[Then, just a few moments before sitting down to type this piece, I read a piece on the sports pages of The Times, by their Chief Cricket Writer, and former England Captain, Michael Atherton.  He is writing words of encouragement to current England opening batsman, Nick Compton, who is struggling for runs, who played an excruciatingly troubles innings in the recent Test Match against New Zealand, and who is in danger of being 'dropped' for this summer's high-profile series of Ashes Tests against Australia.  Poor Nick has had a bad attack of the 'angst'.  Atherton's solution (which he fully acknowledges is no easy thing to achieve, and freely admits he can't explain how to go about) is to rediscover the joy of the game; to find again what was like to be a schoolboy cricketer, hitting the ball with freedom and delight.  There's a message in there for me - and others who get in the creative doldrums.]

Thursday, 23 May 2013

Assignment Four: a critical review (plus some “angst”)

I completed this assignment yesterday and submitted it to my tutor.  I’ve been very focused on that over the last month – together with work and family commitments, but I’m now taking the opportunity to reflect on the assignment, but also on a touch of “where am I” and “what am I doing”!

Starting with the assignment, I’ve quite enjoyed researching the still life genre and writing it up.  My title is “The still life genre is alive, well, and relevant to contemporary photographic practice”.  I think what I’ve done is interesting, in relation to current art photographic practice, and I’m broadly happy with the outcome. (Though I have to admit it’s about 10% over the word count.)

Thinking about the process, it has turned out to be more journal and internet based, in the research, than book based.  Most of all, that reflects a relative shortage of ‘serious’ written material on still life photography.  It certainly has, I suspect, in some peoples’ minds, connotations of pretty arrangements at the local camera club.  But I was focusing on “now”, which is another reason that the research was as it was.  There aren’t many books I could have consulted.  These two did feature : "Still Life in Photography" by Paul Martineau and "Stilled: contemporary still life phtography by women" - Eds. Newton & Rolph.  Gallery websites tend to produce quite a lot of good supporting material these days, of course; so I’ve also been sourcing material from National Media Museum, National Gallery, Photographers Gallery and the Museum of Fine Arts Boston, to name just a few.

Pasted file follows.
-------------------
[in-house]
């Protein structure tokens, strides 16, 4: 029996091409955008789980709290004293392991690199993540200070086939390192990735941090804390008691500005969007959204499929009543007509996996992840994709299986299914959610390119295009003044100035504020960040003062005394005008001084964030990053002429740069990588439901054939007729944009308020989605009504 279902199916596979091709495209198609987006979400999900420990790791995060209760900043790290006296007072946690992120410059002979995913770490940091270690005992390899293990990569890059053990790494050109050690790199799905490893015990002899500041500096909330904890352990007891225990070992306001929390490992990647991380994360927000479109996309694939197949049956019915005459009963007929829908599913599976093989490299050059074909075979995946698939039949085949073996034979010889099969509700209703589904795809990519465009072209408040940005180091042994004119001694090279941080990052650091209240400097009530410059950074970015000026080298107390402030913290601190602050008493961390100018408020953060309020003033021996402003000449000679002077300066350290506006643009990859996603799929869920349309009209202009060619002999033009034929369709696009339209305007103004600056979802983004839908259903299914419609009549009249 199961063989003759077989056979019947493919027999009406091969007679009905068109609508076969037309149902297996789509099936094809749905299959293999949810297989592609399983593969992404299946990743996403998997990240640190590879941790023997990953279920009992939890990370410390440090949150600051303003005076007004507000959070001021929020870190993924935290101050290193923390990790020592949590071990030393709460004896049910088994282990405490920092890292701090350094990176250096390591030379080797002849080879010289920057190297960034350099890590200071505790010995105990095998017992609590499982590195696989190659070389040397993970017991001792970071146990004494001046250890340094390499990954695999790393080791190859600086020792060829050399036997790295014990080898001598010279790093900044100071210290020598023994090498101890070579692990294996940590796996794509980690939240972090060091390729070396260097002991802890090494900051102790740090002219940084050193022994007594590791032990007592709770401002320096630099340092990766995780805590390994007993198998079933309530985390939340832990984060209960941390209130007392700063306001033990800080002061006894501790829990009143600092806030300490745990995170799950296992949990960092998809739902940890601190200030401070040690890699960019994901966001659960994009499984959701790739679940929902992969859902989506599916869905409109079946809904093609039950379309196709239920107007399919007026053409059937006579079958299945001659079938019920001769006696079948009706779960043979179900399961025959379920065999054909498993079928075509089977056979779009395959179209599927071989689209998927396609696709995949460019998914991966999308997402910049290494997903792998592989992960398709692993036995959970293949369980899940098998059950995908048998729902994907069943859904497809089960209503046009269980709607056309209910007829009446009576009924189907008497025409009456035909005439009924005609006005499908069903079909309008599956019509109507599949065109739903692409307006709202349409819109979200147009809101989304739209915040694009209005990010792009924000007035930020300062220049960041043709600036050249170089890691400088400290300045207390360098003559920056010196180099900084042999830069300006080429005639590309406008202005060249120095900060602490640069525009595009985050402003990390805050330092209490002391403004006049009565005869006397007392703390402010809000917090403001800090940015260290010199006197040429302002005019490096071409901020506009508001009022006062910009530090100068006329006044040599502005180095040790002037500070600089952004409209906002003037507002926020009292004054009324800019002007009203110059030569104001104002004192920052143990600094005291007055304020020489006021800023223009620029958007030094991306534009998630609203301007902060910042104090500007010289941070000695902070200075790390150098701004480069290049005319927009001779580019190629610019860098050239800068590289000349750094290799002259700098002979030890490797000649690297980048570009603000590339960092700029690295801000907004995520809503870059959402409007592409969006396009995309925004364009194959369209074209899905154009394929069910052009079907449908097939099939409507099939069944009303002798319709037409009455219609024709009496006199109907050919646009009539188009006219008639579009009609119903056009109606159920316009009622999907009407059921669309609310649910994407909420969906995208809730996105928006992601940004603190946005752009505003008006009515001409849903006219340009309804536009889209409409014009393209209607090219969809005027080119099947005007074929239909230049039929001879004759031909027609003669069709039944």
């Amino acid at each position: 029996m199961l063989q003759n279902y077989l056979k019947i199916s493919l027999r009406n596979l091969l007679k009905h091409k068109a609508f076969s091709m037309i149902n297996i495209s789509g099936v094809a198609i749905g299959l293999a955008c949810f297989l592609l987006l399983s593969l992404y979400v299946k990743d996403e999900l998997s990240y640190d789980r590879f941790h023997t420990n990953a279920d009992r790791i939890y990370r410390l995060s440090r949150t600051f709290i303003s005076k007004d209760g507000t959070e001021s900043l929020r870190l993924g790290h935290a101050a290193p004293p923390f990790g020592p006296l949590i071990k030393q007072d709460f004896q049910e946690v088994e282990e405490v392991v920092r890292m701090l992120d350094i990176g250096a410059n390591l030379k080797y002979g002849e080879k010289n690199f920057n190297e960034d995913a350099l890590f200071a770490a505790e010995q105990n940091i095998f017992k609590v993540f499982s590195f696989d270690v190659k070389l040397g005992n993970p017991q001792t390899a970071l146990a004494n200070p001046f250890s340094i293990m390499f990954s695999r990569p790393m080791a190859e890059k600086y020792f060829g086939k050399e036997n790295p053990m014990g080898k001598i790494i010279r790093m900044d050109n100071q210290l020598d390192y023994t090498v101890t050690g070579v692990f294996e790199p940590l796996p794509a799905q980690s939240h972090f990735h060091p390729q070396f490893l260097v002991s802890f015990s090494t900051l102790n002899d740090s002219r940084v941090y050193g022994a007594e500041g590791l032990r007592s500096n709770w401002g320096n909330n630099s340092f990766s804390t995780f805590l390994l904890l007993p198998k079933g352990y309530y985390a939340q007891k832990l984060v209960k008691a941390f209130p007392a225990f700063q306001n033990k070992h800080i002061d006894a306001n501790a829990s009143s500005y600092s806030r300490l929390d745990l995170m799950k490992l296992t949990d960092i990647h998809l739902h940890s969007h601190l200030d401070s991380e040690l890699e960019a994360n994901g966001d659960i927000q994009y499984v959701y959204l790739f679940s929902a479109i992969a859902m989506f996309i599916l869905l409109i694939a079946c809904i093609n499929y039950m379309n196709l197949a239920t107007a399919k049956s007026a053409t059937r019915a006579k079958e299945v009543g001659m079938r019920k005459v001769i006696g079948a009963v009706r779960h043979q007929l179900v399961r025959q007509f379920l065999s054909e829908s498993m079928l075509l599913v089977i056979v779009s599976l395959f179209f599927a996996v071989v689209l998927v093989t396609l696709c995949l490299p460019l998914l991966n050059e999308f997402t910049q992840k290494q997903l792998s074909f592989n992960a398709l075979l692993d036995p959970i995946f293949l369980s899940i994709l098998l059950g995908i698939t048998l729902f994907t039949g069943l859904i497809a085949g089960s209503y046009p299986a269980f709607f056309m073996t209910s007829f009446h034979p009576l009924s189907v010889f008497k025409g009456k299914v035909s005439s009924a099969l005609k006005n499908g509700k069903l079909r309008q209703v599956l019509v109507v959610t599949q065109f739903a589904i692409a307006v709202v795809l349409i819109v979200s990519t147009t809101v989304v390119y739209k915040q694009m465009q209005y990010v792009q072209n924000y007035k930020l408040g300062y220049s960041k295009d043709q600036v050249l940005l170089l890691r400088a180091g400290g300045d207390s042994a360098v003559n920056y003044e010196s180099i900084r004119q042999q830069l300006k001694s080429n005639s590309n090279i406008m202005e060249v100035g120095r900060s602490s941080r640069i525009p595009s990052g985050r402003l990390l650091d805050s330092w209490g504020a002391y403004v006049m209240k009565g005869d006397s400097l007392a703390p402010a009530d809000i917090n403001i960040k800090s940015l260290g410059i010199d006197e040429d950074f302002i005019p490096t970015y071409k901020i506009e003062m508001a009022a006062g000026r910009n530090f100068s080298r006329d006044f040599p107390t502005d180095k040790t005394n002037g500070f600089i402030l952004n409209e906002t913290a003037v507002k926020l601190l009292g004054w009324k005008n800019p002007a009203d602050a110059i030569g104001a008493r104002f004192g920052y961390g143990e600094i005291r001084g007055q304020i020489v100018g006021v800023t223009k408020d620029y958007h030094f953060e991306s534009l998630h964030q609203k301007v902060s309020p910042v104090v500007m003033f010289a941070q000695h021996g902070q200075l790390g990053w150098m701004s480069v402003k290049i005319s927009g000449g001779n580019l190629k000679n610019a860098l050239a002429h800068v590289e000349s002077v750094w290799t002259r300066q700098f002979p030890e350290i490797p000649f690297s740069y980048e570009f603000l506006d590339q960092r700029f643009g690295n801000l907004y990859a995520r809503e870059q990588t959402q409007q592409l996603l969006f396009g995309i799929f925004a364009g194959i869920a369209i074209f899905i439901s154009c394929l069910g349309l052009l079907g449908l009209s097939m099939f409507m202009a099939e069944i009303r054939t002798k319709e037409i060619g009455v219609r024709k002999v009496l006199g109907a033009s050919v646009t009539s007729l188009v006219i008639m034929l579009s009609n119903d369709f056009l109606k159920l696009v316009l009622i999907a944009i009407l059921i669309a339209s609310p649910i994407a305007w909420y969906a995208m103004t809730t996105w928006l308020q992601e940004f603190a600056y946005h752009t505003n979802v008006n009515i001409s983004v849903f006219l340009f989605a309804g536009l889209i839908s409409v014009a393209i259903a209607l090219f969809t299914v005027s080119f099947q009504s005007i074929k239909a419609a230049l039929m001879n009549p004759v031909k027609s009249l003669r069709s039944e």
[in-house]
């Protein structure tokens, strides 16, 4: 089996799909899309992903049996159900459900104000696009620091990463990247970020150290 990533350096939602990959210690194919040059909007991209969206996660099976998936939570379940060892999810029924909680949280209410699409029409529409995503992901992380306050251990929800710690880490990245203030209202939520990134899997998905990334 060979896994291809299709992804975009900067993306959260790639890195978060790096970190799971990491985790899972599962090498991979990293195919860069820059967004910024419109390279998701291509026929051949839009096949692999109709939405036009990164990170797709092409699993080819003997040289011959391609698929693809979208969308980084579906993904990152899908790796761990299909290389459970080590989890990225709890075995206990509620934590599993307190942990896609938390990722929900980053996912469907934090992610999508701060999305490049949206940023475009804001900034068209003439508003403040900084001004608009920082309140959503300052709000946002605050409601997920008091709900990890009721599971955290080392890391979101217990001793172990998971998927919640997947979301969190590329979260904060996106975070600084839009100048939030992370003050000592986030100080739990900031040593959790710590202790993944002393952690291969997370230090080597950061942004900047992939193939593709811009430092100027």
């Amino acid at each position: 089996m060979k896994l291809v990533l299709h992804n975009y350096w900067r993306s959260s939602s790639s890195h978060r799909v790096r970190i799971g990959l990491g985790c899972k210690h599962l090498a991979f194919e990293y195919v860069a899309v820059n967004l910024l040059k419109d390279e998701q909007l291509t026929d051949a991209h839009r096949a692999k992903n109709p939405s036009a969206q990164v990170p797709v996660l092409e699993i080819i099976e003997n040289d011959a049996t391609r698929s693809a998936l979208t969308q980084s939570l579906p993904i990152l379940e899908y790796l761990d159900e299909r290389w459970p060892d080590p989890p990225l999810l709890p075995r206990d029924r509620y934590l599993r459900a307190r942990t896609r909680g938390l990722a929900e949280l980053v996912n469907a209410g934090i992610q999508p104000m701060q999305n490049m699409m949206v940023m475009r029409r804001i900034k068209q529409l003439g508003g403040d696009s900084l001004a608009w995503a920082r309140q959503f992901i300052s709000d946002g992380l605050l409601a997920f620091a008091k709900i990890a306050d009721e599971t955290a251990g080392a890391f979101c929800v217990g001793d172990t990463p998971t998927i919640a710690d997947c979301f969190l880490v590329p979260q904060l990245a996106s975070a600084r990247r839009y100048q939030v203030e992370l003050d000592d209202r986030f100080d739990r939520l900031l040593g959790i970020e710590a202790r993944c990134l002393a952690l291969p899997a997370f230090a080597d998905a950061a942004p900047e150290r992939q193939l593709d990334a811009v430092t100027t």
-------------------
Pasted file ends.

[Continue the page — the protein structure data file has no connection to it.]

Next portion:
Essentially, the thrust of my Critical Review essay is that, despite having been seen as a ‘lesser’ genre than, say documentary or landscape, still life thrives and is, if anything, seeing a revival amongst contemporary photographic artists.  I’ve also sought to demonstrate that this is not so unusual or surprising.  The Dutch still life painters experimented with symbolism at a time when the reformed church condemned idolatry.  The early photographers experimented with still life, not least because it stayed still long enough for their long exposures.  The surrealists experimented with still life and collage as they explored the medium’s creative possibilities.  So, today, when the growth of digital and web-based imagery calls into question the whole notion of what a photograph is, no great surprise that many take to their studios and explore that very issue.